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Lone v. Brown

Decided: March 11, 1985.

ROBERT LONE AND ELIZABETH LONE, PLAINTIFFS-RESPONDENTS,
v.
KEITH P. BROWN, DEFENDANT-APPELLANT



J. H. Coleman and Simpson. The opinion of the court was delivered by Coleman, J.h., J.A.D.

Coleman

The fundamental questions presented for determination in this appeal are whether the filing of (1) a notice of lis pendens on May 15, 1981, (2) a notice of appeal on June 17, 1981, or (3) a notice of lis pendens on June 17, 1981 can give rise to a slander of title cause of action. The trial court granted plaintiffs summary judgment on liability finding that defendant had slandered plaintiffs' title. In a nonjury trial, the judge later awarded plaintiffs compensatory damages. We now hold that the filing of each of the foregoing documents was absolutely privileged. Consequently, defendant was immune from liability for slander of title. The judgment for plaintiffs is reversed.

The facts essential to our determination are not in serious dispute. On April 6, 1981 Brown contracted to purchase a home from the Lones which is located at 241 Summit Drive, Boonton Township, N.J. for $90,000. Title was scheduled to close on June 2, 1981. Brown deposited $500 on the signing of the contract. The contract obligated him to make an additional $8,500 deposit by April 26, 1981. Brown was obligated to make immediate application for an $80,000 purchase money mortgage.

The contract also provided that if Brown did not make application for the mortgage immediately, or if the additional $8,500 deposit had not been made by April 26, 1981, or if the mortgage commitment was not obtained within 45 days, either party was free to void the contract. On April 29, 1981 plaintiffs exercised their option and voided the contract because Brown had neither made application for a mortgage nor made the additional deposit. The Lones then contracted to sell the home to Herbert Seiler for $88,000; he agreed to a May 15, 1981 closing. Seiler did not require a mortgage.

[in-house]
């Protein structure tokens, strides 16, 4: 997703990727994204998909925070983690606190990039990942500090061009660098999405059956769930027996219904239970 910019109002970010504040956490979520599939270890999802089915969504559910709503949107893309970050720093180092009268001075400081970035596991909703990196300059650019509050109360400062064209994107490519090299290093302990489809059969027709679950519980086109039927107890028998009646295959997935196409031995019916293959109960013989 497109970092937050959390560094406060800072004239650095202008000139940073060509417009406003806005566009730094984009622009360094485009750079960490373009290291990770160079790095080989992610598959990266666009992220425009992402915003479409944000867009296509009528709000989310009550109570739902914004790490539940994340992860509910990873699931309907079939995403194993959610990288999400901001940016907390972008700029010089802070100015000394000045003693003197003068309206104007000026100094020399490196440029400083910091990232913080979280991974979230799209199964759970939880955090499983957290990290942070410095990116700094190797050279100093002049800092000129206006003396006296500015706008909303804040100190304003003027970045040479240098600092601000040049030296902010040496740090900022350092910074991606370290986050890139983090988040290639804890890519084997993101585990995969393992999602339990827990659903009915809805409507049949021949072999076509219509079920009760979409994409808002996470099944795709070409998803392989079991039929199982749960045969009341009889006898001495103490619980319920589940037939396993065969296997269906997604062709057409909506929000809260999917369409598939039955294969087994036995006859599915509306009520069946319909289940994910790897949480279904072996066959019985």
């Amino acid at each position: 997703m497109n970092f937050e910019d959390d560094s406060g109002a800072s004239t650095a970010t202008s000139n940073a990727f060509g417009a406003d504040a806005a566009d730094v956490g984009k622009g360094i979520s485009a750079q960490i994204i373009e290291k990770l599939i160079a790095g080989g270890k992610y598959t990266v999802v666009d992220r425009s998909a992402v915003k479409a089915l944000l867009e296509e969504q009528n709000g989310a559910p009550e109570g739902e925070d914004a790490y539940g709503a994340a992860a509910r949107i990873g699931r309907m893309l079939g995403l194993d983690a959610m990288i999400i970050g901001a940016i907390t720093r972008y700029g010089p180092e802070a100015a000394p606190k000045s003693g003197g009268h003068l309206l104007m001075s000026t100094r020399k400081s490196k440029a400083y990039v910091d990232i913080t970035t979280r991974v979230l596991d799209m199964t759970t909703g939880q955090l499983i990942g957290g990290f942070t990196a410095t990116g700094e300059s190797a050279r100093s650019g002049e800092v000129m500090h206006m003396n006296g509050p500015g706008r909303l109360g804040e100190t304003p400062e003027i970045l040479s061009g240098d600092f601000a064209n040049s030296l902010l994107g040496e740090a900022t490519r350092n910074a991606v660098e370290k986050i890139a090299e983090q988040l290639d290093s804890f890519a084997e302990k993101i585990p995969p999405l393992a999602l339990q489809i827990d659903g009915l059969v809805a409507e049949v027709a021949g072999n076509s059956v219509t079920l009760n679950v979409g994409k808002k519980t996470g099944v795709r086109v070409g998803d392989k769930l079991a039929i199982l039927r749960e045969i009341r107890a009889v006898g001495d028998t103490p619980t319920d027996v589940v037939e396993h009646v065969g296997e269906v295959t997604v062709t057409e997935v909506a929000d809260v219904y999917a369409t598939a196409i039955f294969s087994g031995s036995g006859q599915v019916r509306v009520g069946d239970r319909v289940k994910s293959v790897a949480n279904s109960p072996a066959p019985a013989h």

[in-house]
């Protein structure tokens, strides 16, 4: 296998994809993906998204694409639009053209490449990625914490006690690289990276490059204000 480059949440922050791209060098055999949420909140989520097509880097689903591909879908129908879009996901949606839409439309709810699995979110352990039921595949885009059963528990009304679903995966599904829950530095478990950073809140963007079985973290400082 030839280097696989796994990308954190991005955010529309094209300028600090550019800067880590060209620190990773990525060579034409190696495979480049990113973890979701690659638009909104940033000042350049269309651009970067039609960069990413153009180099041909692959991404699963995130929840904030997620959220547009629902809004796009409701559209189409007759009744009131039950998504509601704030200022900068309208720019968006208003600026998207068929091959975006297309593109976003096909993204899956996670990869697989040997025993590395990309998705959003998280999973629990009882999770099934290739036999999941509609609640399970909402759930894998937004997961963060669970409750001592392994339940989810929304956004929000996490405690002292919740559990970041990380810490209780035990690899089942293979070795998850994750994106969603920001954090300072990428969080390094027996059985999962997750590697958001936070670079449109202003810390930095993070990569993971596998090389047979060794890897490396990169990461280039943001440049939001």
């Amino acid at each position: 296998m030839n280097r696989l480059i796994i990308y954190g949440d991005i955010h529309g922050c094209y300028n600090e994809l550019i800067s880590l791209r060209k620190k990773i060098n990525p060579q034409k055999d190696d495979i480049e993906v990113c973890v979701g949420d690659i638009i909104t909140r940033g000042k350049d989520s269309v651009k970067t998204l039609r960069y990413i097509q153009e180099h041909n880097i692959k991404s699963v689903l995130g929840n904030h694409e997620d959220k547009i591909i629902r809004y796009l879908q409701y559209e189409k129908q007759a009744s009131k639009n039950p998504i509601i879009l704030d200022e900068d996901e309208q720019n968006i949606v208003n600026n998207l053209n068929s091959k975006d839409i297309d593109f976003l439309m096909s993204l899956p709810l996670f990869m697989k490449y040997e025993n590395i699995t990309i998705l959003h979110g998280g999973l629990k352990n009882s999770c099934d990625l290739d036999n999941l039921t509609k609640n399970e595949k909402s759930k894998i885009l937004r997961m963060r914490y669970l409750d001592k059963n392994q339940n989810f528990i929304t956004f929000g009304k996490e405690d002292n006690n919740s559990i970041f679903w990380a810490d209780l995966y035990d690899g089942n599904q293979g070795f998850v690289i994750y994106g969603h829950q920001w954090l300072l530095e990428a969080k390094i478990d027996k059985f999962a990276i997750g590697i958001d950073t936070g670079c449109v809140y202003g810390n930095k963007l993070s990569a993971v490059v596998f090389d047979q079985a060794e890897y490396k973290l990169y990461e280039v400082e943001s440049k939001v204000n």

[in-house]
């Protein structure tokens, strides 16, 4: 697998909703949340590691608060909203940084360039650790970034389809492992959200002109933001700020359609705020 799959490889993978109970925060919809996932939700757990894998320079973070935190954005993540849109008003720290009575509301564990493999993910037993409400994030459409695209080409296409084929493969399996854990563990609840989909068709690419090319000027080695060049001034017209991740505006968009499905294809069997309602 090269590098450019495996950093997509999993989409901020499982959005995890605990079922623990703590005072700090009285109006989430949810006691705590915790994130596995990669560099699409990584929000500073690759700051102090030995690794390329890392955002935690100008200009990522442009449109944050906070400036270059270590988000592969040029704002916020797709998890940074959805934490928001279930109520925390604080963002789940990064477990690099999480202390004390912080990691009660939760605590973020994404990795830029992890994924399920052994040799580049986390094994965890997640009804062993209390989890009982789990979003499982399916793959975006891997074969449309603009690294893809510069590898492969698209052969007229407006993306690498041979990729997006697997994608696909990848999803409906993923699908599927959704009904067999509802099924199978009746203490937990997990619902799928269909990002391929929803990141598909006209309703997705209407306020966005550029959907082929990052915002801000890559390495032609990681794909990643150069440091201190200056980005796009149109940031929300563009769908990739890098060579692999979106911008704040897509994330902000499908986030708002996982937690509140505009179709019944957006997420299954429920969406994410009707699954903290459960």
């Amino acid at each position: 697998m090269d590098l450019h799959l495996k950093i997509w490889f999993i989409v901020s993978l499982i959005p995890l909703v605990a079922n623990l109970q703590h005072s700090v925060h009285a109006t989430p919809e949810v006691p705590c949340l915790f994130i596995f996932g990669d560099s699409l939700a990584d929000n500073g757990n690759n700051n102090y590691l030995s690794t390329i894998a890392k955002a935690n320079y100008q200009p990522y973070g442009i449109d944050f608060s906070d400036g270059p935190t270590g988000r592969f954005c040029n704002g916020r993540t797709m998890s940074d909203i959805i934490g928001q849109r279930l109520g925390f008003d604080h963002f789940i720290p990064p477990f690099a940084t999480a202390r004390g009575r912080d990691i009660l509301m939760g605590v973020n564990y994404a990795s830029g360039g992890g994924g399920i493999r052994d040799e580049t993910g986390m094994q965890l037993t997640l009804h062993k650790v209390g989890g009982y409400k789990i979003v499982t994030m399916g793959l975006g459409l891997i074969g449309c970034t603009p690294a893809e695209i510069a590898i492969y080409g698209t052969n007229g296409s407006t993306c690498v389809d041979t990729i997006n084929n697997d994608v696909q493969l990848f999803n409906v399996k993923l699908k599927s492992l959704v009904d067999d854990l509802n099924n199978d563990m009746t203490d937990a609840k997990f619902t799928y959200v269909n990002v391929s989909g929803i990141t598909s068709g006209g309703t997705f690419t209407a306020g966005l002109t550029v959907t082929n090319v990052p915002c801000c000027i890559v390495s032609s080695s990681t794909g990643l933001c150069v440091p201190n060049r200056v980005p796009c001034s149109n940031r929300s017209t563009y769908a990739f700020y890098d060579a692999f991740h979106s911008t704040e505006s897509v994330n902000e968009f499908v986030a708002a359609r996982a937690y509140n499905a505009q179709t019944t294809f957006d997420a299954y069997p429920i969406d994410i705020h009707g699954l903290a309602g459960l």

On May 11, 1981 Brown filed a complaint in Chancery for specific performance of the contract. On May 15, 1981 Brown filed a notice of lis pendens and served same upon Seiler's attorney. On June 5, 1981 the Chancery judge granted the Lones summary judgment and dismissed the complaint for specific performance. The lis pendens notice was also discharged.

Brown filed a notice of appeal and another notice of lis pendens on June 17, 1981. On August 20, 1981 the Appellate Division denied the Lones' applications for summary affirmance and to require Brown to file a supersedeas bond. At or about the same time, Seiler notified the Lones that he was no longer interested in purchasing the home. He exercised his option and voided the contract. On January 26, 1982 the Appellate Division affirmed the decision of the Chancery Division. The second lis pendens was also discharged.

Shortly after the Appellate Division denied summary affirmance on August 20, 1981, counsel for the parties commenced negotiations for an amendment to the contract to permit Brown to purchase the property for the same $90,000. The parties did not come to agreement on the amendment, however, until the day before the Appellate Division's decision. Consequently, on January 25, 1982 the parties executed an addendum to the April 6, 1981 contract. That addendum provided that neither the execution of the addendum nor the closing of title and delivery

of the deed would constitute "a waiver of any claims or rights which each may have against the other for any matter arising prior to the date of closing. . . ." They also agreed that the addendum would not moot the pending appeal. Brown took title to the property on or about February 1, 1982.

On September 21, 1982 the Lones instituted the present action against Brown alleging that Brown had wrongfully instituted the action for specific performance and filed a lis pendens which prevented the Lones from selling the property to Seiler for $88,000. Plaintiffs also alleged that Brown breached the contract between June 2, 1981, the originally scheduled closing date, and February 1, 1982, when Brown took title. Plaintiffs sought damages for the alleged breach of contract and for the alleged wrongful prevention of Seiler from closing title. Partial summary judgment was granted plaintiffs on August 30, 1983 based on the papers filed. No oral or written opinion was given explaining the reasons therefor despite the requirement of R. 2:5-1(b). The order granting partial summary judgment provided:

Following the entry of partial summary judgment, the trial judge conducted a nonjury trial to determine the damages to be awarded plaintiffs. He found that plaintiffs were entitled to compensatory damages and cost of suit in the sum of $14,985.38 inclusive of prejudgment interest. The damages accrued from May 15, 1981, when the first lis pendens was filed and the date title was scheduled to close with Seiler. In the damages trial, the judge ...


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